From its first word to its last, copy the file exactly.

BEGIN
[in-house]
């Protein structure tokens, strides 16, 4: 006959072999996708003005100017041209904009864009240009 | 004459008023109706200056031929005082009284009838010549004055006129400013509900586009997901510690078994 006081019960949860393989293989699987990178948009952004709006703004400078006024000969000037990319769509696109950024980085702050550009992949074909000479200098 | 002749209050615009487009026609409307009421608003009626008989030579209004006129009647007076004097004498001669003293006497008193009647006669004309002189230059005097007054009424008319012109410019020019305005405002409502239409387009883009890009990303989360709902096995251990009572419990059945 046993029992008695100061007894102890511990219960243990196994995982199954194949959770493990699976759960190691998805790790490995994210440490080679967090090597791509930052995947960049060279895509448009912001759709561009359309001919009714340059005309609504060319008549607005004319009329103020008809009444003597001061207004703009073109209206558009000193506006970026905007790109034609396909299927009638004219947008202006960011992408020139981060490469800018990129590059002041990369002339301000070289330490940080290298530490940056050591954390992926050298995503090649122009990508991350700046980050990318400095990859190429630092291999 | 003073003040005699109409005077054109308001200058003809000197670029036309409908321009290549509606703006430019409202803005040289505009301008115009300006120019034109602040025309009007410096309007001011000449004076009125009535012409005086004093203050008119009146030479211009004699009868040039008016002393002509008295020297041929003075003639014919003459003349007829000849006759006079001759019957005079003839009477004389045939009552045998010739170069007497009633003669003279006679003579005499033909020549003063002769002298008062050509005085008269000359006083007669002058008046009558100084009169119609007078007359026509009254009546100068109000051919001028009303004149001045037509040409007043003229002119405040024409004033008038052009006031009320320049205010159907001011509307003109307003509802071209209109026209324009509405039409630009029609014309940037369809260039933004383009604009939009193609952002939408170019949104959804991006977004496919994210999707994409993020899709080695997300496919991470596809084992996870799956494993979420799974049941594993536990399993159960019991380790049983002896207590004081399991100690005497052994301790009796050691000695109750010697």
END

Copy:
[in-house]
């Protein structure tokens, strides 16, 4: 006959072999996708003005100017041209904009864009240009 | 004459008023109706200056031929005082009284009838010549004055006129400013509900586009997901510690078994 006081019960949860393989293989699987990178948009952004709006703004400078006024000969000037990319769509696109950024980085702050550009992949074909000479200098 | 002749209050615009487009026609409307009421608003009626008989030579209004006129009647007076004097004498001669003293006497008193009647006669004309002189230059005097007054009424008319012109410019020019305005405002409502239409387009883009890009990303989360709902096995251990009572419990059945 046993029992008695100061007894102890511990219960243990196994995982199954194949959770493990699976759960190691998805790790490995994210440490080679967090090597791509930052995947960049060279895509448009912001759709561009359309001919009714340059005309609504060319008549607005004319009329103020008809009444003597001061207004703009073109209206558009000193506006970026905007790109034609396909299927009638004219947008202006960011992408020139981060490469800018990129590059002041990369002339301000070289330490940080290298530490940056050591954390992926050298995503090649122009990508991350700046980050990318400095990859190429630092291999 | 003073003040005699109409005077054109308001200058003809000197670029036309409908321009290549509606703006430019409202803005040289505009301008115009300006120019034109602040025309009007410096309007001011000449004076009125009535012409005086004093203050008119009146030479211009004699009868040039008016002393002509008295020297041929003075003639014919003459003349007829000849006759006079001759019957005079003839009477004389045939009552045998010739170069007497009633003669003279006679003579005499033909020549003063002769002298008062050509005085008269000359006083007669002058008046009558100084009169119609007078007359026509009254009546100068109000051919001028009303004149001045037509040409007043003229002119405040024409004033008038052009006031009320320049205010159907001011509307003109307003509802071209209109026209324009509405039409630009029609014309940037369809260039933004383009604009939009193609952002939408170019949104959804991006977004496919994210999707994409993020899709080695997300496919991470596809084992996870799956494993979420799974049941594993536990399993159960019991380790049983002896207590004081399991100690005497052994301790009796050691000695109750010697």